Microsoft Tweaks Windows 7 Antipiracy Mechanism

Windows Activation Technologies is more than just a repackaged version of WGA, however. In a Q&A posted Thursday to Microsoft's Web site, Joe Williams, general manager of Worldwide Genuine Windows, said Windows 7's antipiracy mechanism will work as it does in Vista Service Pack 1.

Vista SP 1 users who don't activate at login see a dialog box asking them to do so, but Microsoft grayed out the 'Activate Later' option for 15 seconds, presumably to give users time to think about the gravity of the decision. In Windows 7, users don't have to wait 15 seconds to choose to activate later, although they are presented with a dialog box informing them of the benefits of activation, according to Williams.

Microsoft introduced product activation with XP as a means of combating piracy by requiring users to input a valid product key in order to activate the system. In 2005, in a bid to stamp out product activation circumvention methods that had sprung up, Microsoft introduced WGA, which verifies the authenticity of a user's copy of Windows on an ongoing basis. Williams said Microsoft will continue to issue WGA updates for XP.

Microsoft estimates that up to one-third of its customers worldwide may be running counterfeit copies of Windows, and no one would argue that the company doesn't have a right to protect its intellectual property. The reason WGA is unpopular is because it has mistakenly flagged genuine users as pirates on several occasions.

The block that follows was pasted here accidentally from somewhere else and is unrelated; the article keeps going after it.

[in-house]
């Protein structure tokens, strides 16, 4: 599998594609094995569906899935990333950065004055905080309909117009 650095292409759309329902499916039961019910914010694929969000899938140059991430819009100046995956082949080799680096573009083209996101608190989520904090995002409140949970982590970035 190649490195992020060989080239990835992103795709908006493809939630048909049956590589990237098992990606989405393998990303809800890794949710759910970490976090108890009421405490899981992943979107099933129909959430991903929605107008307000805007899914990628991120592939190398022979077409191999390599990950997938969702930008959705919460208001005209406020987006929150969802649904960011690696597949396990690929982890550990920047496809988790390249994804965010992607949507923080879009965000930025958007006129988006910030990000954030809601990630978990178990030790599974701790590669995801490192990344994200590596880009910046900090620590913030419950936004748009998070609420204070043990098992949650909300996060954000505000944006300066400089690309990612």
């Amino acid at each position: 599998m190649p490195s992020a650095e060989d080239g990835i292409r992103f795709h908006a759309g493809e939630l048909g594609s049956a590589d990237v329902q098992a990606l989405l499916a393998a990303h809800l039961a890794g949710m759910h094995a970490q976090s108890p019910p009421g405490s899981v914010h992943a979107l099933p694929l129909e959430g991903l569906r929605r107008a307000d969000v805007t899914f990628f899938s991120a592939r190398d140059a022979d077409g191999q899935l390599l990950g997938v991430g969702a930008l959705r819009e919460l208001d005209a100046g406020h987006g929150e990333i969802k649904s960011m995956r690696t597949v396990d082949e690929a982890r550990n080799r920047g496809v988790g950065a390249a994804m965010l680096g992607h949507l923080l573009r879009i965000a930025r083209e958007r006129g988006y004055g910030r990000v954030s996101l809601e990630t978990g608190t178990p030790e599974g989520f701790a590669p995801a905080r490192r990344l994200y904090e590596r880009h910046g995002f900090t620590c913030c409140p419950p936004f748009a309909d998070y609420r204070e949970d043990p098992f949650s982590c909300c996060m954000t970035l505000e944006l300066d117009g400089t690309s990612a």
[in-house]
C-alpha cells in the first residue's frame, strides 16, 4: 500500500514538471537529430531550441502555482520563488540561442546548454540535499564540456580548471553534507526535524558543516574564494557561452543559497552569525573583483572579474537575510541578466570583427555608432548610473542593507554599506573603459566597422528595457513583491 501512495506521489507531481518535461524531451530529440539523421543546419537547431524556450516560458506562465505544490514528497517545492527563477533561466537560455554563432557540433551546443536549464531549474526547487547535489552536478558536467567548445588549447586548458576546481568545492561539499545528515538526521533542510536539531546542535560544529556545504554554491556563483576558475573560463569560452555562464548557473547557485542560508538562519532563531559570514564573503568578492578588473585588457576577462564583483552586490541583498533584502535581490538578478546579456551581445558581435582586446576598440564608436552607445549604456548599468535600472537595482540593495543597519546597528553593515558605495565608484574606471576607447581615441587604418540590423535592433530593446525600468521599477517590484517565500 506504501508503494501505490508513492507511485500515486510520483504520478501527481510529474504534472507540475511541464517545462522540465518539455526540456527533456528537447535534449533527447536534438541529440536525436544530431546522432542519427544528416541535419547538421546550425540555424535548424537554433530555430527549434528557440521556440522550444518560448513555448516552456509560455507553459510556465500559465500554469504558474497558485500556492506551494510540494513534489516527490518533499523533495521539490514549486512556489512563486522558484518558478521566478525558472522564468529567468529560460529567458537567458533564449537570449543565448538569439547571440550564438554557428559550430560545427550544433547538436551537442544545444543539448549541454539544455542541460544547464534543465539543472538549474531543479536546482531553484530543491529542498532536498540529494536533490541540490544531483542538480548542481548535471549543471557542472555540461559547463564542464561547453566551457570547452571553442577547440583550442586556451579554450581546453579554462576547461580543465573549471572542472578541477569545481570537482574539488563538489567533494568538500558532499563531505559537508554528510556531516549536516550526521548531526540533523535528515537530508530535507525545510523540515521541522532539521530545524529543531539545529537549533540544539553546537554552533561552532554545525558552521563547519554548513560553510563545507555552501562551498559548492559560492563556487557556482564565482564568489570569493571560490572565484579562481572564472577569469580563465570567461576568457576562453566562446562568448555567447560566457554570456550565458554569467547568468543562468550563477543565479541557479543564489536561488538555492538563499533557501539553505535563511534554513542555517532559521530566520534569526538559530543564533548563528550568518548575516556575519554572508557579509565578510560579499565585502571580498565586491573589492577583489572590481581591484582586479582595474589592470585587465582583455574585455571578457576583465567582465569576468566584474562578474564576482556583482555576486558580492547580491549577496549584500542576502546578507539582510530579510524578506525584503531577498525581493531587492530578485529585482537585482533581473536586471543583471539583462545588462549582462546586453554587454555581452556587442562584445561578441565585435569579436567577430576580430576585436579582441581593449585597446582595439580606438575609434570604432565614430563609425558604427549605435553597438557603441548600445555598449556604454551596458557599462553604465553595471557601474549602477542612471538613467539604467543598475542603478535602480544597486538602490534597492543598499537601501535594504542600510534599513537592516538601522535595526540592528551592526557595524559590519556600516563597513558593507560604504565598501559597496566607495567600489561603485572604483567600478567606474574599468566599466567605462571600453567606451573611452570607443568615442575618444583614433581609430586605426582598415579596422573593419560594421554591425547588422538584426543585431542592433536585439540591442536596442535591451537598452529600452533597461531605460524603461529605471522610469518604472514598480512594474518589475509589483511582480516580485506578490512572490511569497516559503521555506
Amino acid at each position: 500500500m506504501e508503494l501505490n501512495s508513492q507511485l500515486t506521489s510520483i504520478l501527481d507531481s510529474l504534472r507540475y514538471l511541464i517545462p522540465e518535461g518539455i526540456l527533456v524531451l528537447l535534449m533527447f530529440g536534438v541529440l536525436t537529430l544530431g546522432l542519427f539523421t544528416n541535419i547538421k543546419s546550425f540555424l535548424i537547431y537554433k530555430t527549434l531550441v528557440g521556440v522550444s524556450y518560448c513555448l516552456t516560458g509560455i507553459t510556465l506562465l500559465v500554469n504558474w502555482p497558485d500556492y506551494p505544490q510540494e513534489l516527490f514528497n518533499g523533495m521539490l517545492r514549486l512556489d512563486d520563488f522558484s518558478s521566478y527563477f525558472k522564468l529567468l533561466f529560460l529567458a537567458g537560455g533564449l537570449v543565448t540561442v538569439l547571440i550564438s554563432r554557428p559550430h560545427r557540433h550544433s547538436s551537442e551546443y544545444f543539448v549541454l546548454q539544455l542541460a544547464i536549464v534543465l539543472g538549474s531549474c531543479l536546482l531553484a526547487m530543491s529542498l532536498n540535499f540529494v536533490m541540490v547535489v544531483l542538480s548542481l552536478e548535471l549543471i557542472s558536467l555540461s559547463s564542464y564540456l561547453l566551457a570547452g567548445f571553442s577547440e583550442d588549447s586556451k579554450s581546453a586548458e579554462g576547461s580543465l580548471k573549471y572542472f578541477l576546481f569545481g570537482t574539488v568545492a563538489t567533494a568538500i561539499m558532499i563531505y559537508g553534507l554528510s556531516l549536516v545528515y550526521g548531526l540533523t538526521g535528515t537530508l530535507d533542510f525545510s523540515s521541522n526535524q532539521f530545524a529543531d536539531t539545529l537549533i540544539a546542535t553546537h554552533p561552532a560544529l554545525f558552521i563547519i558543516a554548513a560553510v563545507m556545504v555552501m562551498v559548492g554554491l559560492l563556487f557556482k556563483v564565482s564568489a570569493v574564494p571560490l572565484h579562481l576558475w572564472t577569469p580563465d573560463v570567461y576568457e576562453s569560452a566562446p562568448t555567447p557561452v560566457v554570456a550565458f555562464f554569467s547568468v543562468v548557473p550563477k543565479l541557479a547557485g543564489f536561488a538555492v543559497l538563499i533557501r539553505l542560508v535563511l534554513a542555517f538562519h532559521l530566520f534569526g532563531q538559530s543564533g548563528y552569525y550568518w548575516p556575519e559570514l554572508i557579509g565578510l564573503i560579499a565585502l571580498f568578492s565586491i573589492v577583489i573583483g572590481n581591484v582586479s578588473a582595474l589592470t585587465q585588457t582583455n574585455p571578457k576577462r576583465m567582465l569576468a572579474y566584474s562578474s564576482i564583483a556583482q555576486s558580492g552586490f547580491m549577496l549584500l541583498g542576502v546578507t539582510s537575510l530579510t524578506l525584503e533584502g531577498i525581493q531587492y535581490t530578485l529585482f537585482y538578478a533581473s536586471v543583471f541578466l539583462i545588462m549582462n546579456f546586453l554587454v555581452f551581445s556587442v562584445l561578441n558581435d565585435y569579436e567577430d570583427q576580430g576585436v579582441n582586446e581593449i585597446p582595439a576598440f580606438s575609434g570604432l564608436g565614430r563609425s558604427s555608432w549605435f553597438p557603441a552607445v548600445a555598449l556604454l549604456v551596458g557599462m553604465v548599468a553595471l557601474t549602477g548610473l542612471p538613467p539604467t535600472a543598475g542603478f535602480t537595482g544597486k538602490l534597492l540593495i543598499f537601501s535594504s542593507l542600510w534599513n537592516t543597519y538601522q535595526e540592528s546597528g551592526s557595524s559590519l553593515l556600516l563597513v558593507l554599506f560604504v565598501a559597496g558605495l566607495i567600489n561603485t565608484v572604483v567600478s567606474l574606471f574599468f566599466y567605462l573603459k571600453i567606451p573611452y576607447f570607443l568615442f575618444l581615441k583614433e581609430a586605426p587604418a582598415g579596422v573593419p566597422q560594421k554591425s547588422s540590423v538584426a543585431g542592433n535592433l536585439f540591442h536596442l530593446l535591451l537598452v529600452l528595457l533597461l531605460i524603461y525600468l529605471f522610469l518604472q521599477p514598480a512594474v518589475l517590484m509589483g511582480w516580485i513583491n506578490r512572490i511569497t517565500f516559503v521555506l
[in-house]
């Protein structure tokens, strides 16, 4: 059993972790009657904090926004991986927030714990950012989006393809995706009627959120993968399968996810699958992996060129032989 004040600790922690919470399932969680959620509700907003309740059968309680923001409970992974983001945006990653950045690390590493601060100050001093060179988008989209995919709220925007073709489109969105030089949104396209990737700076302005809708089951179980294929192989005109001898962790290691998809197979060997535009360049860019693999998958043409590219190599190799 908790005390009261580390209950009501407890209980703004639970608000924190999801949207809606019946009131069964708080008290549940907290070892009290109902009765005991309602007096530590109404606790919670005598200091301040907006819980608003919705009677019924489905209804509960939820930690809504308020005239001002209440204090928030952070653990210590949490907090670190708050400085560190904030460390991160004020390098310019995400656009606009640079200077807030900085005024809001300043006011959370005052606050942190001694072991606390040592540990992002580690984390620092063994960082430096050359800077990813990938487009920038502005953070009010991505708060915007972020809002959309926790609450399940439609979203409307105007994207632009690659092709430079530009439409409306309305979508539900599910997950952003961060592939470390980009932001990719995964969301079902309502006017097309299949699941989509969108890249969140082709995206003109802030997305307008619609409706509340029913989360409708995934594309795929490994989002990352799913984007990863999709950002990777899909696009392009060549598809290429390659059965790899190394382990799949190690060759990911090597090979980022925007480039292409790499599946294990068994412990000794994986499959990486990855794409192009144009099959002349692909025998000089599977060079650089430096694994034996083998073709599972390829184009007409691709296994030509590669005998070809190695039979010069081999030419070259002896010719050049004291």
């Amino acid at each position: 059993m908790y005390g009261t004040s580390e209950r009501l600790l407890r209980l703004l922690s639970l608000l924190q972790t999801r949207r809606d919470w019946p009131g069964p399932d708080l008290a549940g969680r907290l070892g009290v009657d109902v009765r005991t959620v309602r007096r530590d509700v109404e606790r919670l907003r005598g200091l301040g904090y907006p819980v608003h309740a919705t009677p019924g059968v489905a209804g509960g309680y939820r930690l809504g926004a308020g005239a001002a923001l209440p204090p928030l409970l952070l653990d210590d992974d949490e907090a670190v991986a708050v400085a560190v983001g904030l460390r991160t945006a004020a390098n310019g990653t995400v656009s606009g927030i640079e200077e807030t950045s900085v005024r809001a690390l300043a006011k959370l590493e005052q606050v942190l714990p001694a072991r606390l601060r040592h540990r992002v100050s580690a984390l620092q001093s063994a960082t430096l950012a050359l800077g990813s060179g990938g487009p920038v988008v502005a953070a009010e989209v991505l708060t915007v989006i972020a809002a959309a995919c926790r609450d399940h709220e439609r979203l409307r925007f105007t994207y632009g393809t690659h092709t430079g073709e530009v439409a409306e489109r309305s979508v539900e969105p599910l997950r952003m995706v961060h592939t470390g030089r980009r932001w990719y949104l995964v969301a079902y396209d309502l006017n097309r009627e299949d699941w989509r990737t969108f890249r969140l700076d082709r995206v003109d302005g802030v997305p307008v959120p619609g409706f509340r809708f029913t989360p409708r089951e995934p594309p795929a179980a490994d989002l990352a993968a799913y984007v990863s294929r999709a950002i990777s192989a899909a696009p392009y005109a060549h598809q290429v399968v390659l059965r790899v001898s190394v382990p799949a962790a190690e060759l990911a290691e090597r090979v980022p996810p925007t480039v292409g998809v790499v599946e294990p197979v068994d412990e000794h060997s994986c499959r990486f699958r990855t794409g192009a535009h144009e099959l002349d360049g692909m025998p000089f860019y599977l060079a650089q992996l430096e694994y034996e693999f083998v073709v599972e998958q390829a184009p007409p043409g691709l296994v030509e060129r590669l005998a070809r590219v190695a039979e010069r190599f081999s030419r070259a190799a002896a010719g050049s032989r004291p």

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In January 2007, Microsoft acknowledged that WGA had mistakenly identified more than half a million Windows users as software pirates. In August of that year, the validation scheme for Windows XP and Vista angered thousands of users by flagging legitimate versions of the OS as pirated, and causing some Vista users' copies to enter reduced functionality mode.

In fairness, no such incidents have occurred since November 2007, when Microsoft fixed a technical glitch in WGA.

The rise of BitTorrent triggered a flood of illegal software, and Williams noted that Microsoft's Windows antipiracy technologies help protect users from malware that sometimes gets packaged into illicit downloads. Last week, reports surfaced that malware was being circulated with a purported copy of the then-unreleased Windows 7 Release Candidate.

"This is why it's so important for customers to get their copies of Windows from a trusted source," Williams wrote.